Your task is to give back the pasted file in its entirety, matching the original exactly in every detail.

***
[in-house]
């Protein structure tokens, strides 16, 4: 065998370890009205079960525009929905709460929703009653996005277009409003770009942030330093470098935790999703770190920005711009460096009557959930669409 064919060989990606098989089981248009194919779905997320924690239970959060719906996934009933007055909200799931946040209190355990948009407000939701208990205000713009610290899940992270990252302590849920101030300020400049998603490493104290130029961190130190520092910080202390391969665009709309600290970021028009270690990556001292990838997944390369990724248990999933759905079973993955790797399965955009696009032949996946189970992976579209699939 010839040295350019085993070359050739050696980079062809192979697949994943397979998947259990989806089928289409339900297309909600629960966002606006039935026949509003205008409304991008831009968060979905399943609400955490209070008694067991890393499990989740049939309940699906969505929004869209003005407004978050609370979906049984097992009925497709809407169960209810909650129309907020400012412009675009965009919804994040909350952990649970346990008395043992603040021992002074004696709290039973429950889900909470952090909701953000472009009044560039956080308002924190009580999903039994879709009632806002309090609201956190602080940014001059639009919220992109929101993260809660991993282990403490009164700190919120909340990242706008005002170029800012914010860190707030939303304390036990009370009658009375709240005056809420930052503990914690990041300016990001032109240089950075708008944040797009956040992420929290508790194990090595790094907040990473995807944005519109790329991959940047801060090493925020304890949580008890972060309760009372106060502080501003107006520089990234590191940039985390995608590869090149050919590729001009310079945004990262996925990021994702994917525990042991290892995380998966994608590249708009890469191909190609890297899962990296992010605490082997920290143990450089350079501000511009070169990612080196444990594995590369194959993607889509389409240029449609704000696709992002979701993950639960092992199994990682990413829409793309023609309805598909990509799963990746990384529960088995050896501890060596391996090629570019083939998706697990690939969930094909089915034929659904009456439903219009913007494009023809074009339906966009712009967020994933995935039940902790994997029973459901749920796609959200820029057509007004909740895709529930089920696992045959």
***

[in-house]
């Protein structure tokens, strides 16, 4: 065998370890009205079960525009929905709460929703009653996005277009409003770009942030330093470098935790999703770190920005711009460096009557959930669409 064919060989990606098989089981248009194919779905997320924690239970959060719906996934009933007055909200799931946040209190355990948009407000939701208990205000713009610290899940992270990252302590849920101030300020400049998603490493104290130029961190130190520092910080202390391969665009709309600290970021028009270690990556001292990838997944390369990724248990999933759905079973993955790797399965955009696009032949996946189970992976579209699939 010839040295350019085993070359050739050696980079062809192979697949994943397979998947259990989806089928289409339900297309909600629960966002606006039935026949509003205008409304991008831009968060979905399943609400955490209070008694067991890393499990989740049939309940699906969505929004869209003005407004978050609370979906049984097992009925497709809407169960209810909650129309907020400012412009675009965009919804994040909350952990649970346990008395043992603040021992002074004696709290039973429950889900909470952090909701953000472009009044560039956080308002924190009580999903039994879709009632806002309090609201956190602080940014001059639009919220992109929101993260809660991993282990403490009164700190919120909340990242706008005002170029800012914010860190707030939303304390036990009370009658009375709240005056809420930052503990914690990041300016990001032109240089950075708008944040797009956040992420929290508790194990090595790094907040990473995807944005519109790329991959940047801060090493925020304890949580008890972060309760009372106060502080501003107006520089990234590191940039985390995608590869090149050919590729001009310079945004990262996925990021994702994917525990042991290892995380998966994608590249708009890469191909190609890297899962990296992010605490082997920290143990450089350079501000511009070169990612080196444990594995590369194959993607889509389409240029449609704000696709992002979701993950639960092992199994990682990413829409793309023609309805598909990509799963990746990384529960088995050896501890060596391996090629570019083939998706697990690939969930094909089915034929659904009456439903219009913007494009023809074009339906966009712009967020994933995935039940902790994997029973459901749920796609959200820029057509007004909740895709529930089920696992045959």